sábado, 2 de abril de 2011

Observatório 2012 (IX): Obama deve anunciar recandidatura na segunda-feira

Já neste blogue se tinha escrito que a recandidatura de Barack Obama iria ser oficializada em Abril.

A confirmação deverá acontecer já esta segunda-feira,
dia 4, numa altura relativamente positiva para o Presidente: os números do desemprego continuam a descer na América (estão nos 8.8%, o valor mais baixo dos últimos dois anos) e, do lado republicano, a corrida para as primárias tarda em arrancar, perante a falta de um claro 'frontrunner').

Na frente externa, a questão líbia está longe de ficar clarificada, mas os indicadores junto da opinião pública norte-americana apontam para um apoio moderado dos eleitores à posição da Administração Obama.

Com uma Taxa de Aprovação a rondar os 52%, esta parece, pois, ser a altura certa para Barack Obama avançar para mais uma longa corrida: a da candidatura a um segundo mandato presidencial.

Para saber mais sobre os preparativos da recandidatura de Obama, leia este artigo de Carol Lee no Wall Street Journal:

«President Barack Obama will officially open his 2012 re-election campaign as early as Monday, according to people familiar with the decision, a step to be followed by an announcement to supporters and a series of fund-raising trips across the country.

President Obama spoke at a UPS facility in Landover, Md., on Friday.
.The president would be launching his campaign amid high-stakes budget negotiations in Congress from which Mr. Obama has maintained a distance, and could fuel irritation among some Democrats worried that Mr. Obama has already been crafting positions and a strategy with 2012 in mind.

Mr. Obama plans to hit the road this month to raise money for his re-election effort. He will headline a fund-raiser in his hometown of Chicago, home to his campaign headquarters, over the next two weeks.

He will also raise money in New York and make a swing out West, mixing stops for presidential events highlighting the economy and fund-raising in San Francisco and Los Angeles.

The fund-raisers are billed as benefiting the Democratic National Committee, but once Mr. Obama formally opens his campaign, the money can be split between his 2012 bid and the DNC. The president's political team has plans for "Gen44" events with young voters who were central to Mr. Obama's 2008 win.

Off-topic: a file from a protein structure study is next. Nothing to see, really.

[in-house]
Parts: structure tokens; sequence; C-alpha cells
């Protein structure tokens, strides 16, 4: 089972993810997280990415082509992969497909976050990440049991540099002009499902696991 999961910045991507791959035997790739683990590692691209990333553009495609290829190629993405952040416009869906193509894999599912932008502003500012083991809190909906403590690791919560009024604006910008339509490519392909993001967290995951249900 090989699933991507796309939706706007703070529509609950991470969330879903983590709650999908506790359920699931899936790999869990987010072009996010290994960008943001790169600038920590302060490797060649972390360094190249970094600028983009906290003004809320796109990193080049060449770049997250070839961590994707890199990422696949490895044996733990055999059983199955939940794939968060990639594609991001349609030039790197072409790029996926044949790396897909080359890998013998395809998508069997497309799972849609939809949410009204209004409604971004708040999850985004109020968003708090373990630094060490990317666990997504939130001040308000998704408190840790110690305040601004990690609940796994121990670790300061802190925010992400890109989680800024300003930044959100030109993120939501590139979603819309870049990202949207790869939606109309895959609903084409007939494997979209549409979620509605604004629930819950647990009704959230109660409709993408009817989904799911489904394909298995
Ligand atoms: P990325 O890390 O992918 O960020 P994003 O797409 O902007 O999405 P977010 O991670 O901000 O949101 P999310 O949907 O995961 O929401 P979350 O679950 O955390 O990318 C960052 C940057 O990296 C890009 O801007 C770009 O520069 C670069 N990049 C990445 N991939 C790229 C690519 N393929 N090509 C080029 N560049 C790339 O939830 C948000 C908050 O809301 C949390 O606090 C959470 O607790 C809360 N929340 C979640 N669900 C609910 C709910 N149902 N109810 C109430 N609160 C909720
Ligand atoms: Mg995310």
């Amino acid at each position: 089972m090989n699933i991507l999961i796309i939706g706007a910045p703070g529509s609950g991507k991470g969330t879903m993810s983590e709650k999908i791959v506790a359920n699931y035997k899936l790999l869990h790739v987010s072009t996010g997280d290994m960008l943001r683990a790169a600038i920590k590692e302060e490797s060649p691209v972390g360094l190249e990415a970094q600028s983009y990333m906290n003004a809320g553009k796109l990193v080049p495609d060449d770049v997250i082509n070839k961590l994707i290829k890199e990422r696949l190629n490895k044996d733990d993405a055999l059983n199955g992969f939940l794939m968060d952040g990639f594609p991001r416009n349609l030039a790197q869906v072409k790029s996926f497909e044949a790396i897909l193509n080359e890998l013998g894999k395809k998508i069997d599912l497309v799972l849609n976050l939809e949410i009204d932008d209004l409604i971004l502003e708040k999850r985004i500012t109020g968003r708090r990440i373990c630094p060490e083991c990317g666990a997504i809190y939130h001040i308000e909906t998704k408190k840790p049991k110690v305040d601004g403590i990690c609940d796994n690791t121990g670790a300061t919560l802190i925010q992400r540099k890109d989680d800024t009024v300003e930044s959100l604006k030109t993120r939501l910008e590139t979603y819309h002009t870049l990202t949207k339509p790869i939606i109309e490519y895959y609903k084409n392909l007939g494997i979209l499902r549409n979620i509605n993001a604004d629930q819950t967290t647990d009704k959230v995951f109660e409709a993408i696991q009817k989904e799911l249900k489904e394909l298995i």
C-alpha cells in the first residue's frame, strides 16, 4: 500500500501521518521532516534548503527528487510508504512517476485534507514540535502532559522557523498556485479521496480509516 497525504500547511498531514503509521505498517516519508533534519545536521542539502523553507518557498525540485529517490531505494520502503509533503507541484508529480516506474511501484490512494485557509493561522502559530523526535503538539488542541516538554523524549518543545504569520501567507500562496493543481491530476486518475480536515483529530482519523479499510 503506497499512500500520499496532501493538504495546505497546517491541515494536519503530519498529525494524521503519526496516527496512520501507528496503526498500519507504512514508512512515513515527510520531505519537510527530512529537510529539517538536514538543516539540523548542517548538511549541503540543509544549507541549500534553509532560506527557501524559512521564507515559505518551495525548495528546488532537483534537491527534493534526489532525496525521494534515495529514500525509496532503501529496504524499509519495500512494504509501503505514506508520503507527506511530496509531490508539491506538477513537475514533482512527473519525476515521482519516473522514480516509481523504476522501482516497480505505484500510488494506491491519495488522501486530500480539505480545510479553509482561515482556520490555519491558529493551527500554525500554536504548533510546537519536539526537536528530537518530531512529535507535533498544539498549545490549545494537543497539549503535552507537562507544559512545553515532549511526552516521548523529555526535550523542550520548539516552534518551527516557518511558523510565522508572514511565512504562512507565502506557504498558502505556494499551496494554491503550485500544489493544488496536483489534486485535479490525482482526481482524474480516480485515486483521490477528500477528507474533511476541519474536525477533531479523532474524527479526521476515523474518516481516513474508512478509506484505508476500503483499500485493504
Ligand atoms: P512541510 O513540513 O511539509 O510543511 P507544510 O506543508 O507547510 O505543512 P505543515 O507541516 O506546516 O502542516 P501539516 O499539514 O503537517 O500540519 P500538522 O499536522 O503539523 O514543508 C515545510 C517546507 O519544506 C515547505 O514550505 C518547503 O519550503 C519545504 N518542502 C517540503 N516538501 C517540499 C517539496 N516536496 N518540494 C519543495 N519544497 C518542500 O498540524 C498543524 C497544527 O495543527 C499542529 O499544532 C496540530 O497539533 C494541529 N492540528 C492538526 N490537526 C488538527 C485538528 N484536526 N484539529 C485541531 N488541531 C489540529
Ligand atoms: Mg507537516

Mr. Obama's campaign is expected to file paperwork Monday with the Federal Election Commission, people familiar with the process said, although the date could slip. The decision will open the doors for fund-raising that could lead to the most expensive campaign in history.

The president's campaign manager, Jim Messina, has been warming up big-money donors. During a meeting in Washington, D.C., last month, he asked 450 donors to raise $350,000 each by the end of 2011.

If he files with the FEC on Monday, Mr. Obama would be the lone 2012 candidate to formally declare. He isn't expected to face a primary challenge.

No Republican contender has formally launched a campaign, though former Minnesota Gov. Tim Pawlenty recently established an exploratory committee and former Massachusetts Gov. Mitt Romney—who went on a 15-city push to secure money—is among several Republicans who have been raising funds.

Republicans sought to take advantage of what they saw as a president swinging into campaign mode: "I'm somewhat amazed that at a time when millions of Americans continue to be out of work, we're facing multiple crises and we're trying to get a deal to keep the government operating, the president has spent more time on figuring out his re-election campaign than he has in addressing the both domestic and international issues," said Sean Spicer, the communications director for the Republican National Committee.

A spokesman for the Democratic National Committee declined to comment Friday.

The president's advisers have said that the start of a campaign wouldn't mean Mr. Obama would be consumed with campaigning and that it is typical for sitting presidents to begin their re-election efforts around this time.

The White House envisions the re-election campaign will be relatively quiet until next spring, when Republicans have settled on a candidate.

Mr. Obama's job approval fell to 48% in the most recent Wall Street Journal/NBC News poll from 53% in February, but it was still higher than at any time since last May.

Ever since Mr. Obama cut a tax deal with Republicans last fall, some Democrats have complained that the president moved to the middle and gave too easily into Republican demands.

Mr. Obama has also irked some in his party with an effort to return to his post-partisan rhetoric of 2008.

The move is partly an adjustment to the new political reality in Washington, but also a calculated move on the president's part to win over independent voters.

Mr. Obama acknowledged the sentiment during an event with Democratic donors last month.

"I know that sometimes people may get frustrated and think, you know what, Obama is being too nice and we need to get in there and take it to them," he said. But such an approach is needed to achieve the party's goals, he said.»

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